On the cutting edge of infectious-disease research
From ancient Chinese herbal remedies to fourth-generation antibiotics, humans have a long history of waging war on disease.
Yet today, infectious diseases still kill over 10 million people worldwide each year, second only to cardiovascular disease as the leading cause of death. In the United States alone, infectious diseases send nearly 26 million people to doctors’ offices and over 3 million to emergency rooms annually.
As biomedical technology grows ever more sophisticated, UC Davis researchers like Charles Bevins and Shirley Luckhart are using new tools to tackle infectious diseases in ways that are as innovative as they are surprising.
First wave of defense
As a post-doctoral researcher in 1988, Charles Bevins was charged with harvesting eggs from frogs for genetic studies. After each mini abdominal surgery, “we closed the incision with a few sutures then returned the animal to its tank. It was an environment that was anything but sterile,” he recalls.
— Researcher Charles Bevins
Instead of becoming infected and dying, “they healed without any infection or even any signs of inflammation. So the obvious question for us was what could possibly underlie that phenomenon.”
Without further ado, Bevins, a professor of medical microbiology and immunology, abandoned genetics to study defensins, a newly discovered class of naturally occurring antimicrobial peptides.
Just three years later, he was among the first to find defensin peptides in mammals – more precisely, in the tracheas of cows. Since then, he and others have found them in humans and in every mammalian organ and tissue they studied.
Wet mucosal surfaces – like the lining of the intestine, or a frog’s skin – are particularly adept at churning out defensins.
“Mucosal surfaces are engaged in important physiology, so they’re in continuous intimate contact with the outside world, which often includes nasty pathogens,” Bevins explains. “Defensins are key to their first wave of defense.”
In exploring the role the compounds play in various diseases, Bevins – who’s been at UC Davis since 2003 – has teamed up with a host of campus colleagues.
He and microbiologist Andreas Bäumler are investigating how the antimicrobial peptides may protect against Salmonella, the most common cause of death from food poisoning. Jay Solnick, a professor of internal medicine, is drawing on Bevins’ expertise in studies of defensins in Helicobacter pylori infection, the major cause of gastric ulcers.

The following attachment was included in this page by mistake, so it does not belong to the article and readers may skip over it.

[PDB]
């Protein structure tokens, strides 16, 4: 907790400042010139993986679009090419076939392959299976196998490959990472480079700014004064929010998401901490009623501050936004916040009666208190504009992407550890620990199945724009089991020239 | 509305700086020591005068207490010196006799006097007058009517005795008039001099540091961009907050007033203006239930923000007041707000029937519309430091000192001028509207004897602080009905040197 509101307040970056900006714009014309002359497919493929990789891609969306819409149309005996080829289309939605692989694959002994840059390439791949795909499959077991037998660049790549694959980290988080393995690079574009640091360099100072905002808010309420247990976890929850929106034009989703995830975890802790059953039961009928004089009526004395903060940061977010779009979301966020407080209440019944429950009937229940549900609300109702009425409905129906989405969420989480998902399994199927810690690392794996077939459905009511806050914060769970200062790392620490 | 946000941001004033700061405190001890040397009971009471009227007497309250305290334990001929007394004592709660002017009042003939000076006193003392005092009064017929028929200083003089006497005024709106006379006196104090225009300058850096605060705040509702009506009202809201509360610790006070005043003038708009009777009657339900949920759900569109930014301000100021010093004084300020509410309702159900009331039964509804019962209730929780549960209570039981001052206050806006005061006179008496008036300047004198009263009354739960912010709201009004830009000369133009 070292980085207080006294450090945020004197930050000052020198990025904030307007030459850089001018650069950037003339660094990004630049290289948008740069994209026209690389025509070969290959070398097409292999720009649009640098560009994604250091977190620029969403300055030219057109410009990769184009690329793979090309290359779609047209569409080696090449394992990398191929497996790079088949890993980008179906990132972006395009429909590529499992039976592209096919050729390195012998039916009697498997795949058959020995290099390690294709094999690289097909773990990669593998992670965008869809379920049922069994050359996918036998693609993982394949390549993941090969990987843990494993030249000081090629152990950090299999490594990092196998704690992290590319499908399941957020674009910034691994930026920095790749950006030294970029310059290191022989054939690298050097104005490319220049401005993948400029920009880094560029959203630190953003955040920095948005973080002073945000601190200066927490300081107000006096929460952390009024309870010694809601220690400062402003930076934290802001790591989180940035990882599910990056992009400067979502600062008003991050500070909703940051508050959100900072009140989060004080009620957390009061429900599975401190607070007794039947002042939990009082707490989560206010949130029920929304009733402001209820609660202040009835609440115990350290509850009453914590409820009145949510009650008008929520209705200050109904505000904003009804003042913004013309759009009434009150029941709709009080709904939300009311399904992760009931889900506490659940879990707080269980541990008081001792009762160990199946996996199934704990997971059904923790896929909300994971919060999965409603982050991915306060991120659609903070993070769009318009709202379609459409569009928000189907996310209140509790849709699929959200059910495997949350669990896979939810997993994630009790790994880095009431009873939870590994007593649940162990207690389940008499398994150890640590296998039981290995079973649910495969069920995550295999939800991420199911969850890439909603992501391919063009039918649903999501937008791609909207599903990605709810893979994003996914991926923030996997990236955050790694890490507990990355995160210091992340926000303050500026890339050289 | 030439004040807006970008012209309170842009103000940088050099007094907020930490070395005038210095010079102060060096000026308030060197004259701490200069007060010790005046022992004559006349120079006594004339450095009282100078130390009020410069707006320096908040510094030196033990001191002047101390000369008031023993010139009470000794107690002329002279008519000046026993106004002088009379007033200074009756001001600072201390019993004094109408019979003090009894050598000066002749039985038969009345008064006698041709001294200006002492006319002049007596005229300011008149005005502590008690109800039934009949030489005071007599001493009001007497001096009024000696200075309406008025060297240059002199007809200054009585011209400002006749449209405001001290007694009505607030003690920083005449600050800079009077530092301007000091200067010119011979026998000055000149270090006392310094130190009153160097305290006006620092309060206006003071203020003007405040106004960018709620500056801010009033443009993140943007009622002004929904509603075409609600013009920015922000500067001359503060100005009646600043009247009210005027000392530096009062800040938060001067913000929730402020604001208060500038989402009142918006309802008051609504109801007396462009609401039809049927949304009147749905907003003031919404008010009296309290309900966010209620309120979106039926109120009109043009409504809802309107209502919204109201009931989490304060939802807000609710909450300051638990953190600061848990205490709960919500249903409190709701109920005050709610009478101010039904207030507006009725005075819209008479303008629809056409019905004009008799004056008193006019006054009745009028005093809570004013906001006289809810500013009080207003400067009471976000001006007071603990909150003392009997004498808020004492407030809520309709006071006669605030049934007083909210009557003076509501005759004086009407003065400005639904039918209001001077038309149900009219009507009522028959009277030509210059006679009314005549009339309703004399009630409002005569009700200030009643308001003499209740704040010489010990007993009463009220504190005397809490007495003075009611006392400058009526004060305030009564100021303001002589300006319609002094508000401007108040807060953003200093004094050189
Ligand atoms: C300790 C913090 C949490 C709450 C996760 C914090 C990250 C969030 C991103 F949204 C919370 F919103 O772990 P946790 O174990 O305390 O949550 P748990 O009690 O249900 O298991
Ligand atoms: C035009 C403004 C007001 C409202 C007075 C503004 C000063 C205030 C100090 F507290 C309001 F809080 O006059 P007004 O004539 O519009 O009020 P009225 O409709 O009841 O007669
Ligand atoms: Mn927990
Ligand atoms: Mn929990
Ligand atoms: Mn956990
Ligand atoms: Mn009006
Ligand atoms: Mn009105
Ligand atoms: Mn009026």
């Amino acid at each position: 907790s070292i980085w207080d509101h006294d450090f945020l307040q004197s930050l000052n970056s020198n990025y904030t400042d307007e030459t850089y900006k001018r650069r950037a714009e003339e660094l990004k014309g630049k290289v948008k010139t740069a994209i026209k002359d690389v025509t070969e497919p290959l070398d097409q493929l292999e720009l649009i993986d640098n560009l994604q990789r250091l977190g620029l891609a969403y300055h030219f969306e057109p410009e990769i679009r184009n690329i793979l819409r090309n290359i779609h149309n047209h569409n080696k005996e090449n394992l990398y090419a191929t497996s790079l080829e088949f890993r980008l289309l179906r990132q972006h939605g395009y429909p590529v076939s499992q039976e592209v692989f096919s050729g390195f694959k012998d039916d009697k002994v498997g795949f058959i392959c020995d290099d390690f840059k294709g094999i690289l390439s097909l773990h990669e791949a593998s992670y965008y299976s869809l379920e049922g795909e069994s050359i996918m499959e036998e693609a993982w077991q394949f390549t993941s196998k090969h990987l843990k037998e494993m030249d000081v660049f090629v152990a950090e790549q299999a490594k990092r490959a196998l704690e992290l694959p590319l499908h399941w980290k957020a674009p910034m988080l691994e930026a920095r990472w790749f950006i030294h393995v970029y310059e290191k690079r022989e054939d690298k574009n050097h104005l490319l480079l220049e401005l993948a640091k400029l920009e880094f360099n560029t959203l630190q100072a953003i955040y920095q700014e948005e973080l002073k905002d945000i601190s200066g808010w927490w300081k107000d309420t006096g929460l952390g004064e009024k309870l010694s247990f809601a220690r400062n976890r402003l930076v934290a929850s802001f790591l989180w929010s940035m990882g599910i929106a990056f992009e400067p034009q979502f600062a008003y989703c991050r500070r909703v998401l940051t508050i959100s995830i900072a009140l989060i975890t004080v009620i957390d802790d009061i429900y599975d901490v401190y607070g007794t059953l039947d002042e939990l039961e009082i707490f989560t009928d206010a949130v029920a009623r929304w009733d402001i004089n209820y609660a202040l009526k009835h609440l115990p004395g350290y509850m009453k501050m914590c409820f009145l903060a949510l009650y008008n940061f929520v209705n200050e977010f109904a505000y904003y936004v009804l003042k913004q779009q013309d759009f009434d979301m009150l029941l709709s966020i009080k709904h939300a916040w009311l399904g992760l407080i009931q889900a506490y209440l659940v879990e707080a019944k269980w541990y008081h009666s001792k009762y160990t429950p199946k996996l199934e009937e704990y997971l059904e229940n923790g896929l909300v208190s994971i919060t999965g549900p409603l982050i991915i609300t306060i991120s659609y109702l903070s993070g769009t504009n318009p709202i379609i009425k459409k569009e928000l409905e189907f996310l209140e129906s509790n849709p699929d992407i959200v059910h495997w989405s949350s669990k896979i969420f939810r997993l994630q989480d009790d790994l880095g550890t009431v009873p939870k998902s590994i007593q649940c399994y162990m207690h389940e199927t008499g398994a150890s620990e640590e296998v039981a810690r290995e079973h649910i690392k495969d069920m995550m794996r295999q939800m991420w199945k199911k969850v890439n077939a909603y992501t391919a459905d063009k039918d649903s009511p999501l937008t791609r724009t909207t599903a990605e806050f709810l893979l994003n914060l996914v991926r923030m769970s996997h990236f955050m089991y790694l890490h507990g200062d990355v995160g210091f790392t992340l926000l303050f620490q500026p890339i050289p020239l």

And neonatologist Mark Underwood, an assistant professor of pediatrics, is working with Bevins to probe their hypothesis that a lack of defensins may underlie the intestinal inflammation that characterizes necrotizing enterocolitis, a devastating disease of premature newborns.
“What we imagine is that the immature guts are not making enough of the peptides to handle the microbes they are confronted with,” Bevins says. Consequently, the body is forced to resort to its “second wave” of defense – activation of white blood cells and inflammation.
In 2005, Bevins and his team linked a similar process to another inflammatory disorder of the bowel – Crohn’s disease. They found that levels of HD-5 defensin – a peptide normally produced in the small intestine – were abnormally low in patients with a common form of the disease. Bevins says that a biopharmaceutical company may be taking HD-5 into clinical trials for Crohn’s disease within a year or two.
It’s only been in the last few years that hard links between defensins and common diseases have been established, Bevins points out. “Yet in a few more years, once we better understand these molecules, they’re going to bring about new approaches in therapeutics.”
The numbers can take your breath away. Each year, malaria strikes 350 to 500 million people and kills more than one million, mostly children. The hardest hit regions are usually the poorest: places where families can’t afford five dollars for a bed net to ward off the mosquitoes that transmit the malaria parasite, or even 13 cents for the chloroquine tablet that could treat the disease.
That’s why Shirley Luckhart, an associate professor in the medical school’s Department of Medical Microbiology and Immunology, is working on an international effort to develop a genetically altered mosquito that cannot transmit the parasite.
“The basic aspect of my work is comparative immunology,” she says. “That is, looking at what actually occurs when mosquitoes take a blood meal from a human host with malaria. Up until a few years ago, we really didn’t appreciate that there are quite a few proteins and factors that come in with blood that can function inside the mosquito.”
One of those factors is human insulin. In 2007, Luckhart found that this hormone decreases a mosquito’s lifespan. Now she’s embarking on a project that could lead to bioengineering mosquitoes that are particularly susceptible to insulin.
“The idea is to create a mosquito that can’t live long enough to develop the malaria parasite to maturity,” she says. “It takes only three days for a mosquito to complete a batch of eggs, but 12 days for the parasite to mature after the mosquito acquires it during a blood meal.”
Working with mosquitoes can be challenging, Luckhart observes. Many of the tools that have been developed to study mammalian cell biology and immunology are not available to her.
“We’re constantly pushing to develop new strategies and technologies,” she says. “We’re using genomics, bioinformatics and proteomics technologies. Mosquitoes don’t have the firepower of mouse or human research. I can’t just call up my favorite biotech company and order a panel of reagents for screening, say, 50 analytes in mosquito tissue.”
On the other hand, pioneering a new field has its own rewards. We’re finding out how a mosquito’s immune system is similar to ours,” Luckhart says. “It’s really exciting. There’s always a lot of discovery.”